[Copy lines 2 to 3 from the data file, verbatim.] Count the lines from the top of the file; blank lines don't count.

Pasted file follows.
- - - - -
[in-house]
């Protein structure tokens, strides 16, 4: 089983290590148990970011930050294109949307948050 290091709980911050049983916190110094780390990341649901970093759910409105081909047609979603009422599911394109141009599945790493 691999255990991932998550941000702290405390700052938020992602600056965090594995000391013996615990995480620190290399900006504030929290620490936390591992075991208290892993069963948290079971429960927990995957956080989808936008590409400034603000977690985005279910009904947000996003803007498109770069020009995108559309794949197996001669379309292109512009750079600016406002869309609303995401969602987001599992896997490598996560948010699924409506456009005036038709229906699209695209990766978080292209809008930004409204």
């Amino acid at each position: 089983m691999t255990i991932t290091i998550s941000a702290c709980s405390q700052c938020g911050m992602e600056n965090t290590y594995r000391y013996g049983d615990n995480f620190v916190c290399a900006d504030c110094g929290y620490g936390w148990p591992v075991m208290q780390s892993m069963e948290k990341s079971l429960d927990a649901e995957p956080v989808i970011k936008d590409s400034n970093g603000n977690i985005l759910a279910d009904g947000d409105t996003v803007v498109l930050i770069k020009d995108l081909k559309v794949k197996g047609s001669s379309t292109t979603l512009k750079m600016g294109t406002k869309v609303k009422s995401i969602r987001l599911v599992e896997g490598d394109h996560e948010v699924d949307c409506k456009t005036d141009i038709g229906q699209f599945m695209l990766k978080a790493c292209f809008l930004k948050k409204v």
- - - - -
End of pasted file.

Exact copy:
């Protein structure tokens, strides 16, 4: 089983290590148990970011930050294109949307948050 290091709980911050049983916190110094780390990341649901970093759910409105081909047609979603009422599911394109141009599945790493 691999255990991932998550941000702290405390700052938020992602600056965090594995000391013996615990995480620190290399900006504030929290620490936390591992075991208290892993069963948290079971429960927990995957956080989808936008590409400034603000977690985005279910009904947000996003803007498109770069020009995108559309794949197996001669379309292109512009750079600016406002869309609303995401969602987001599992896997490598996560948010699924409506456009005036038709229906699209695209990766978080292209809008930004409204």
């Amino acid at each position: 089983m691999t255990i991932t290091i998550s941000a702290c709980s405390q700052c938020g911050m992602e600056n965090t290590y594995r000391y013996g049983d615990n995480f620190v916190c290399a900006d504030c110094g929290y620490g936390w148990p591992v075991m208290q780390s892993m069963e948290k990341s079971l429960d927990a649901e995957p956080v989808i970011k936008d590409s400034n970093g603000n977690i985005l759910a279910d009904g947000d409105t996003v803007v498109l930050i770069k020009d995108l081909k559309v794949k197996g047609s001669s379309t292109t979603l512009k750079m600016g294109t406002k869309v609303k009422s995401i969602r987001l599911v599992e896997g490598d394109h996560e948010v699924d949307c409506k456009t005036d141009i038709g229906q699209f599945m695209l990766k978080a790493c292209f809008l930004k948050k409204v």